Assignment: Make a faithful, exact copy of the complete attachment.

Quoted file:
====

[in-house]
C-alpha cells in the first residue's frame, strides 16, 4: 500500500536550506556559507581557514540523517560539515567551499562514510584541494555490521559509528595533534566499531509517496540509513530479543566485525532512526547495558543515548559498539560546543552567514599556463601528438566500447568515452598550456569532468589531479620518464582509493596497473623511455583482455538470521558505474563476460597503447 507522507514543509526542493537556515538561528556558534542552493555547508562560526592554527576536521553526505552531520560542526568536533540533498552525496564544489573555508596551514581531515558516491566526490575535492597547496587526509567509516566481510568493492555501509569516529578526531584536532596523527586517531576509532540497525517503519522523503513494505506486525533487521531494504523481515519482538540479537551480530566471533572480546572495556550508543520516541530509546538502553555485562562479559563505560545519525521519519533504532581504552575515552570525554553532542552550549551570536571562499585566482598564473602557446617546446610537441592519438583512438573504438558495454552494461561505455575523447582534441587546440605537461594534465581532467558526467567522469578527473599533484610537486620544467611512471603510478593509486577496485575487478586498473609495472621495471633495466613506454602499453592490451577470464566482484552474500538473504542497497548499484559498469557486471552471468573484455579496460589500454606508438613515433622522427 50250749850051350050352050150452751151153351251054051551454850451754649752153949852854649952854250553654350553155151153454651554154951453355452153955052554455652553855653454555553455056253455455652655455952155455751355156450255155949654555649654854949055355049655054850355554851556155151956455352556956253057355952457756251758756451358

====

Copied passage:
[in-house]
C-alpha cells in the first residue's frame, strides 16, 4: 500500500536550506556559507581557514540523517560539515567551499562514510584541494555490521559509528595533534566499531509517496540509513530479543566485525532512526547495558543515548559498539560546543552567514599556463601528438566500447568515452598550456569532468589531479620518464582509493596497473623511455583482455538470521558505474563476460597503447 507522507514543509526542493537556515538561528556558534542552493555547508562560526592554527576536521553526505552531520560542526568536533540533498552525496564544489573555508596551514581531515558516491566526490575535492597547496587526509567509516566481510568493492555501509569516529578526531584536532596523527586517531576509532540497525517503519522523503513494505506486525533487521531494504523481515519482538540479537551480530566471533572480546572495556550508543520516541530509546538502553555485562562479559563505560545519525521519519533504532581504552575515552570525554553532542552550549551570536571562499585566482598564473602557446617546446610537441592519438583512438573504438558495454552494461561505455575523447582534441587546440605537461594534465581532467558526467567522469578527473599533484610537486620544467611512471603510478593509486577496485575487478586498473609495472621495471633495466613506454602499453592490451577470464566482484552474500538473504542497497548499484559498469557486471552471468573484455579496460589500454606508438613515433622522427 50250749850051350050352050150452751151153351251054051551454850451754649752153949852854649952854250553654350553155151153454651554154951453355452153955052554455652553855653454555553455056253455455652655455952155455751355156450255155949654555649654854949055355049655054850355554851556155151956455352556956253057355952457756251758756451358